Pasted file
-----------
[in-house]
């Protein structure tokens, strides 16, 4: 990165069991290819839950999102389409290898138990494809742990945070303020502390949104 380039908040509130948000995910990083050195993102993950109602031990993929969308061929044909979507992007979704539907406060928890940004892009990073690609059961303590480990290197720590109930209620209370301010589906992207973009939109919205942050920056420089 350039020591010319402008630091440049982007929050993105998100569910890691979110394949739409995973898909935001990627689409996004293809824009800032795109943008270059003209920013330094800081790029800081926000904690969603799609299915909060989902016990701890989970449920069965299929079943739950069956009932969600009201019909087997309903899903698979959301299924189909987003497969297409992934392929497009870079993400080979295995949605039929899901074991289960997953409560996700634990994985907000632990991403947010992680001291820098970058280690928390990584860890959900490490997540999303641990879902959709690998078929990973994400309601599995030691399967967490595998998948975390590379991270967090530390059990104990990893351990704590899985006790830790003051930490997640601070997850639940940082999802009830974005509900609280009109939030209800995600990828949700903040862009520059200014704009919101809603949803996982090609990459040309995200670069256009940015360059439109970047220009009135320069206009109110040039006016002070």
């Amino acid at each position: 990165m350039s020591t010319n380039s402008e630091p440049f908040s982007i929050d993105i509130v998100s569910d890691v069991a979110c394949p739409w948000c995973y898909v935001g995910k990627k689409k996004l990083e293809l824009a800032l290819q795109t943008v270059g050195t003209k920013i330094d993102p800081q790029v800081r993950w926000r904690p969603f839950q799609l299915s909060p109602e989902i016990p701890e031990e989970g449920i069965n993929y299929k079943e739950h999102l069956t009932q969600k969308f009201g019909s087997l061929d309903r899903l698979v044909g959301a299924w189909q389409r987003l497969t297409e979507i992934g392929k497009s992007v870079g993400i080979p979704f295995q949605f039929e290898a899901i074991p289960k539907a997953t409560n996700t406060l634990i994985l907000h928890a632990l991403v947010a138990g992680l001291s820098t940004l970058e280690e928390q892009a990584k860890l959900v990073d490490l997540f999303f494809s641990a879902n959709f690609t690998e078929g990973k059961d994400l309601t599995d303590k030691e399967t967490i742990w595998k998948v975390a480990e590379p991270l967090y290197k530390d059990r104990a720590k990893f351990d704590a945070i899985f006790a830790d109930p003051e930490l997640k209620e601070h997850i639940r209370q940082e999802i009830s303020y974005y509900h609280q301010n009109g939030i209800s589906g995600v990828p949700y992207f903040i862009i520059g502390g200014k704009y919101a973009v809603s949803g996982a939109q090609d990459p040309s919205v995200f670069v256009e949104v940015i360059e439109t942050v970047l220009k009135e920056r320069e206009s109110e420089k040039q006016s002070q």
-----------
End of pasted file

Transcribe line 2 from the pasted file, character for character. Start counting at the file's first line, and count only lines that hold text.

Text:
């Protein structure tokens, strides 16, 4: 990165069991290819839950999102389409290898138990494809742990945070303020502390949104 380039908040509130948000995910990083050195993102993950109602031990993929969308061929044909979507992007979704539907406060928890940004892009990073690609059961303590480990290197720590109930209620209370301010589906992207973009939109919205942050920056420089 350039020591010319402008630091440049982007929050993105998100569910890691979110394949739409995973898909935001990627689409996004293809824009800032795109943008270059003209920013330094800081790029800081926000904690969603799609299915909060989902016990701890989970449920069965299929079943739950069956009932969600009201019909087997309903899903698979959301299924189909987003497969297409992934392929497009870079993400080979295995949605039929899901074991289960997953409560996700634990994985907000632990991403947010992680001291820098970058280690928390990584860890959900490490997540999303641990879902959709690998078929990973994400309601599995030691399967967490595998998948975390590379991270967090530390059990104990990893351990704590899985006790830790003051930490997640601070997850639940940082999802009830974005509900609280009109939030209800995600990828949700903040862009520059200014704009919101809603949803996982090609990459040309995200670069256009940015360059439109970047220009009135320069206009109110040039006016002070």